Does Your Disability Insurer Have a History of Biased Claim Reviews?
Feb. 23, 2023
Does your disability insurer have a history of bias when it reviews claims? If it does have a history of bias, is that something courts take into consideration when determining whether a disabled employee is entitled to disability coverage? These questions were considered by an appeals court in a recent decision regarding a disability claim presented by a New Jersey nurse.
The employee in that matter was insured with a long-term disability policy through Unum Life Insurance Company of America. She worked as an operating nurse for Thomas Jefferson Hospital when she was diagnosed with avascular necrosis (“AVN”) in both knees. AVN is a progressive disease that results from temporary or permanent loss of blood flow to the bones. Without sufficient blood, the bone tissue dies and joints often collapse. MRI studies showed the employee’s reduction in joint space and large lesions within the knee.
Eventually the employee underwent knee replacement surgery, however, the first surgery was not successful resulting in her undergoing the procedure a second time. At the request of the disability insurer, one of the employee’s doctors prepared a report wherein he concluded the employee could not work in her traditional job full-time. The same doctor had previously concluded the employee could work no more than 10 hours per week and did not believe she would be able to remain gainfully employed in the future.
In a subsequent letter, the same doctor that concluded the employee could not be gainfully employed completed a form provided by the insurer stating that the employee could perform full-time sedentary activities. Even though the doctor’s opinions were clearly conflicted, the insurer jumped on the doctor’s latter conclusion that the nurse could work at a sedentary level. Unum also ignored the reports of its own consultants who reviewed the case and found that the employee could work no more than ten (10) hours per week.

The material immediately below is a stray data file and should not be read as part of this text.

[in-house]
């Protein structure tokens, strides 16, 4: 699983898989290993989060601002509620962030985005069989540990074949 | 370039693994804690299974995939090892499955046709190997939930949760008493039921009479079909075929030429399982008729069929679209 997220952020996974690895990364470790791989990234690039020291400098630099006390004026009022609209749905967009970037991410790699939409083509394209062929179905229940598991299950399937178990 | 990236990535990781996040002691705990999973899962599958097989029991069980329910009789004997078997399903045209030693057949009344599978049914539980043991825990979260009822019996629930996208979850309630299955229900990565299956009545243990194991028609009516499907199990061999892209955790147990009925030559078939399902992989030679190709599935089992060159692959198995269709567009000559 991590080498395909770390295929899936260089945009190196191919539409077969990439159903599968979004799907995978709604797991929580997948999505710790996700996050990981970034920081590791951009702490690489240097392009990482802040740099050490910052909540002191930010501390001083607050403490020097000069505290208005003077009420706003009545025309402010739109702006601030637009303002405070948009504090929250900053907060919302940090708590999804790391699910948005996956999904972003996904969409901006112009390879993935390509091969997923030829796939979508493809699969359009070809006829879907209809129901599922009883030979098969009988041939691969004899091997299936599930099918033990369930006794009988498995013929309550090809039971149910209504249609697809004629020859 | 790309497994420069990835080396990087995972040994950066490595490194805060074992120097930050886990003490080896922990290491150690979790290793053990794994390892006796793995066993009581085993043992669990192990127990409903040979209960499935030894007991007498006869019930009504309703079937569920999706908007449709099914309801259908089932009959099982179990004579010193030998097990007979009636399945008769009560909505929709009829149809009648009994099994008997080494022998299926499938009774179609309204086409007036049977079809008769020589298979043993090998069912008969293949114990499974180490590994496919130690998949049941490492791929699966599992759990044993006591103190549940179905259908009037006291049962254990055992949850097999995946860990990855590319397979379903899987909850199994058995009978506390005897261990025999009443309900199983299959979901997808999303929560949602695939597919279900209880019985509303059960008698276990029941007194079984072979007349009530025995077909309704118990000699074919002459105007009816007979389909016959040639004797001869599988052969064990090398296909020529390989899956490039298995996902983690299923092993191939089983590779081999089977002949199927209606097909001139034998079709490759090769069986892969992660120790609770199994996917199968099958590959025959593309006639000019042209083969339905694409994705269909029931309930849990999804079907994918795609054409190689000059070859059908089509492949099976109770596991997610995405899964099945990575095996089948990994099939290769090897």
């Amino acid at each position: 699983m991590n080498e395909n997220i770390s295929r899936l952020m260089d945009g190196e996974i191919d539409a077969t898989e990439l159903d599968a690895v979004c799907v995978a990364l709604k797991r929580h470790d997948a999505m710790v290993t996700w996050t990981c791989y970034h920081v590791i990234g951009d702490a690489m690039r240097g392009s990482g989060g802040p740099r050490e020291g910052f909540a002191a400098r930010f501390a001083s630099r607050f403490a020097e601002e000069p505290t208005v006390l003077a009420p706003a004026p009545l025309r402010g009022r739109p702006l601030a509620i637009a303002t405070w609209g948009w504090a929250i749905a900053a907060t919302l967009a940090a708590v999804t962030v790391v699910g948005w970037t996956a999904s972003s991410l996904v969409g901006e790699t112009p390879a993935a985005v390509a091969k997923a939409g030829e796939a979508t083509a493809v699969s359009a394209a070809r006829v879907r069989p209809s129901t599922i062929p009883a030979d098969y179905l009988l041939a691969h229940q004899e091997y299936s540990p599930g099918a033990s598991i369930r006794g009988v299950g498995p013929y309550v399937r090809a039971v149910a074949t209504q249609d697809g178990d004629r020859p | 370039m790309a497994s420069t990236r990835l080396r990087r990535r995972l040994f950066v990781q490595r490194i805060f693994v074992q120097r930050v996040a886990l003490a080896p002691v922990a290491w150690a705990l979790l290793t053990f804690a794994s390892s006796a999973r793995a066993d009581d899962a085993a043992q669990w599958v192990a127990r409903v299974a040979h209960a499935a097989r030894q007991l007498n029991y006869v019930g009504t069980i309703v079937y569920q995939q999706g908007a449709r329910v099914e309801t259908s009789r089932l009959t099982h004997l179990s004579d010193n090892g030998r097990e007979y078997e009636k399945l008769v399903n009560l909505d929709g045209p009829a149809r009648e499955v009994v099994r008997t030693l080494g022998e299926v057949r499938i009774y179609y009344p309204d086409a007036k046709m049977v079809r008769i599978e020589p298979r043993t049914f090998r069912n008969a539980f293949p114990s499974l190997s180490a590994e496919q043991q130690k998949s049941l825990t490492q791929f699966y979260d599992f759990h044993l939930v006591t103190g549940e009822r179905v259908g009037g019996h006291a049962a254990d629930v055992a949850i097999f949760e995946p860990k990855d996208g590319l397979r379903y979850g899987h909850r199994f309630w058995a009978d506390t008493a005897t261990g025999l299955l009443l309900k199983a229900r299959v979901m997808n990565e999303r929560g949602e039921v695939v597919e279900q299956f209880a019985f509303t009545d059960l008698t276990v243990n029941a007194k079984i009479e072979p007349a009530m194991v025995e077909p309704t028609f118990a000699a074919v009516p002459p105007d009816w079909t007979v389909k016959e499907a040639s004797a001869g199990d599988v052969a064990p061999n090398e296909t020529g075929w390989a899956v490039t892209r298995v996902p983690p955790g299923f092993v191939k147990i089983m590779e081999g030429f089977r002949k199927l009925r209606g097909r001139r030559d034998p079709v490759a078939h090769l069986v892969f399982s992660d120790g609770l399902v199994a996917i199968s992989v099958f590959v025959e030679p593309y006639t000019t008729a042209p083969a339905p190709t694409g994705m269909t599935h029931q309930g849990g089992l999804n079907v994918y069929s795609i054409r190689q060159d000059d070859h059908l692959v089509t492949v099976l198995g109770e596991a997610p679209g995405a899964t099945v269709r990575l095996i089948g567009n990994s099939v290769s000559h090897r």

Unum, relying on the opinions that served it best, ultimately denied the employee’s claim for disability coverage. The employee took an internal appeal of the insurer’s decision; however, the insurer upheld its denial. The employee then sued Unum in federal court where a federal judge ruled in the insurer’s favor. The employee appealed to the Third Circuit Court of Appeals wherein the appellate court reversed the lower court, finding in part that questions existed whether Unum, the insurer, included false information in correspondence to various medical providers.
In its decision, the appellate court found that Unum operated under a conflict of interest as it was the entity that reviewed the employee’s claim and would have to pay benefits on the claim as well. It is not uncommon for a disability insurer to have this type of conflict arising from its review of the claim and making a decision to pay a claim. However, the court cited cases that hold that such a conflict should receive greater consideration “where an insurance company has a history of bias claims administration.”
The court then cited a Supreme Court decision where the Court cited a law review article detailing the history of biased claims review by Unum. Citing even more opinions, the court noted that Unum’s “history of deception and abusive tactics can be evidence that it was influenced by its conflict of interest as both plan administrator and payor.” This is rather significant – a federal appellate court called out a disability insurer that has a history of “deception and abusive tactics.”
After referencing the insurer’s history of bias in handling claims, the court turned to the facts of the case before it and noted how Unum “disregarded the well-reasoned opinions of two of its own consultants favoring the continuation of payments.” The court went on to conclude that it was not deciding at this point whether Unum’s decision was arbitrary and should be reversed. Instead, the court sent the case back to the trial court to resolve factual issues which needed further consideration.
This case illustrates how courts are mindful of the conflicts disability insurers have as well as abusive claims practices that may result in an improper claim denial. The takeaway from the decision is for disabled employees to always look for inconsistencies in an insurer’s review of a claim. If an insurer ignores the conclusions of its own experts, or disregards the records from a claimant’s treating doctors, such tactics may support a court’s decision in finding that the insurer has abused its discretion in administering a claim.
The decision is Gardner v. Unum Life Ins. Co. of America, 354 Fed.Appx. 642 (3rd Cir. 2009).